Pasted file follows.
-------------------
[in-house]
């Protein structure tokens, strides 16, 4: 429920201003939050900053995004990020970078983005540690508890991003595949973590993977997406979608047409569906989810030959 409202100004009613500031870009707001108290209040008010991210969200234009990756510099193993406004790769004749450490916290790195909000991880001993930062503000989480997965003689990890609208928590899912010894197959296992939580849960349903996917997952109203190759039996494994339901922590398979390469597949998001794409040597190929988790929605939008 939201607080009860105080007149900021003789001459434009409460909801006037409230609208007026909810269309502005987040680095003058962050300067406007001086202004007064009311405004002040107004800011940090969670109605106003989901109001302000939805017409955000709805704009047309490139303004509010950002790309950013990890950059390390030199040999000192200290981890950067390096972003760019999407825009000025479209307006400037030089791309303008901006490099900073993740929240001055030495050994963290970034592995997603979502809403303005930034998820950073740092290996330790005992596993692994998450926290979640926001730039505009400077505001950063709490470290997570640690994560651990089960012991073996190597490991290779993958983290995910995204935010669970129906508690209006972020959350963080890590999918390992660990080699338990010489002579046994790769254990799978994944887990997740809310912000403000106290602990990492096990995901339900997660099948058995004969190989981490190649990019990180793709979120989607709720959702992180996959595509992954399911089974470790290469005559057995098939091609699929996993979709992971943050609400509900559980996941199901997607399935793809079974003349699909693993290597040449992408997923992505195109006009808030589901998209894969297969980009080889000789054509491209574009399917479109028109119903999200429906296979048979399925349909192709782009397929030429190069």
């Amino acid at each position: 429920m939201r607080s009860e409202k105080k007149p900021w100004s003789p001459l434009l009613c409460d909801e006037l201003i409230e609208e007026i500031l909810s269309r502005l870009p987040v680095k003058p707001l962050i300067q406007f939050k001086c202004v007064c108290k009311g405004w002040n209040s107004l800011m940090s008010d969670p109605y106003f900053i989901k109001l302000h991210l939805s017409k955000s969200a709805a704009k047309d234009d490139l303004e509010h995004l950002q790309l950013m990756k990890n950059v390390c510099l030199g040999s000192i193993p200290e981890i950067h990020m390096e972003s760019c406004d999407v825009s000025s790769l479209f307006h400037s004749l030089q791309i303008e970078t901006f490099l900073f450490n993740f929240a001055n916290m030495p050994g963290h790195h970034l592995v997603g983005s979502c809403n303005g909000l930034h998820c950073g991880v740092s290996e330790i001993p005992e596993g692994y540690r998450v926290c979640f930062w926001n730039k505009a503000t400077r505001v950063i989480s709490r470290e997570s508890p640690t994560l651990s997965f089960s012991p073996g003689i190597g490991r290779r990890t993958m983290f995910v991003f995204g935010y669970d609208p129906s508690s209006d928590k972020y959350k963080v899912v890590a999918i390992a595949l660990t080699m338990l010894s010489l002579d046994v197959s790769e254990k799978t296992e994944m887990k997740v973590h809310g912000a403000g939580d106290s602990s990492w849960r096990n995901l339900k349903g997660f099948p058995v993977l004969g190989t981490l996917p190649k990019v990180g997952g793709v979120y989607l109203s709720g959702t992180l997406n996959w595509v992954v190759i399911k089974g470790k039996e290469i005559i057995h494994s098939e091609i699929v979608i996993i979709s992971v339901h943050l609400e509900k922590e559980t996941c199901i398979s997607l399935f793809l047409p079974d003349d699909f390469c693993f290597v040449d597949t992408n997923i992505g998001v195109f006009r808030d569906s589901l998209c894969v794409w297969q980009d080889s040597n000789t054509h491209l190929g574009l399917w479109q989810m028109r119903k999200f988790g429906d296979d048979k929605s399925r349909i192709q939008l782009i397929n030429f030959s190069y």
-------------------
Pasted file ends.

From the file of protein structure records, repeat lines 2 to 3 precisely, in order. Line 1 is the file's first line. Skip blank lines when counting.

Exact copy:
């Protein structure tokens, strides 16, 4: 429920201003939050900053995004990020970078983005540690508890991003595949973590993977997406979608047409569906989810030959 409202100004009613500031870009707001108290209040008010991210969200234009990756510099193993406004790769004749450490916290790195909000991880001993930062503000989480997965003689990890609208928590899912010894197959296992939580849960349903996917997952109203190759039996494994339901922590398979390469597949998001794409040597190929988790929605939008 939201607080009860105080007149900021003789001459434009409460909801006037409230609208007026909810269309502005987040680095003058962050300067406007001086202004007064009311405004002040107004800011940090969670109605106003989901109001302000939805017409955000709805704009047309490139303004509010950002790309950013990890950059390390030199040999000192200290981890950067390096972003760019999407825009000025479209307006400037030089791309303008901006490099900073993740929240001055030495050994963290970034592995997603979502809403303005930034998820950073740092290996330790005992596993692994998450926290979640926001730039505009400077505001950063709490470290997570640690994560651990089960012991073996190597490991290779993958983290995910995204935010669970129906508690209006972020959350963080890590999918390992660990080699338990010489002579046994790769254990799978994944887990997740809310912000403000106290602990990492096990995901339900997660099948058995004969190989981490190649990019990180793709979120989607709720959702992180996959595509992954399911089974470790290469005559057995098939091609699929996993979709992971943050609400509900559980996941199901997607399935793809079974003349699909693993290597040449992408997923992505195109006009808030589901998209894969297969980009080889000789054509491209574009399917479109028109119903999200429906296979048979399925349909192709782009397929030429190069």
């Amino acid at each position: 429920m939201r607080s009860e409202k105080k007149p900021w100004s003789p001459l434009l009613c409460d909801e006037l201003i409230e609208e007026i500031l909810s269309r502005l870009p987040v680095k003058p707001l962050i300067q406007f939050k001086c202004v007064c108290k009311g405004w002040n209040s107004l800011m940090s008010d969670p109605y106003f900053i989901k109001l302000h991210l939805s017409k955000s969200a709805a704009k047309d234009d490139l303004e509010h995004l950002q790309l950013m990756k990890n950059v390390c510099l030199g040999s000192i193993p200290e981890i950067h990020m390096e972003s760019c406004d999407v825009s000025s790769l479209f307006h400037s004749l030089q791309i303008e970078t901006f490099l900073f450490n993740f929240a001055n916290m030495p050994g963290h790195h970034l592995v997603g983005s979502c809403n303005g909000l930034h998820c950073g991880v740092s290996e330790i001993p005992e596993g692994y540690r998450v926290c979640f930062w926001n730039k505009a503000t400077r505001v950063i989480s709490r470290e997570s508890p640690t994560l651990s997965f089960s012991p073996g003689i190597g490991r290779r990890t993958m983290f995910v991003f995204g935010y669970d609208p129906s508690s209006d928590k972020y959350k963080v899912v890590a999918i390992a595949l660990t080699m338990l010894s010489l002579d046994v197959s790769e254990k799978t296992e994944m887990k997740v973590h809310g912000a403000g939580d106290s602990s990492w849960r096990n995901l339900k349903g997660f099948p058995v993977l004969g190989t981490l996917p190649k990019v990180g997952g793709v979120y989607l109203s709720g959702t992180l997406n996959w595509v992954v190759i399911k089974g470790k039996e290469i005559i057995h494994s098939e091609i699929v979608i996993i979709s992971v339901h943050l609400e509900k922590e559980t996941c199901i398979s997607l399935f793809l047409p079974d003349d699909f390469c693993f290597v040449d597949t992408n997923i992505g998001v195109f006009r808030d569906s589901l998209c894969v794409w297969q980009d080889s040597n000789t054509h491209l190929g574009l399917w479109q989810m028109r119903k999200f988790g429906d296979d048979k929605s399925r349909i192709q939008l782009i397929n030429f030959s190069y």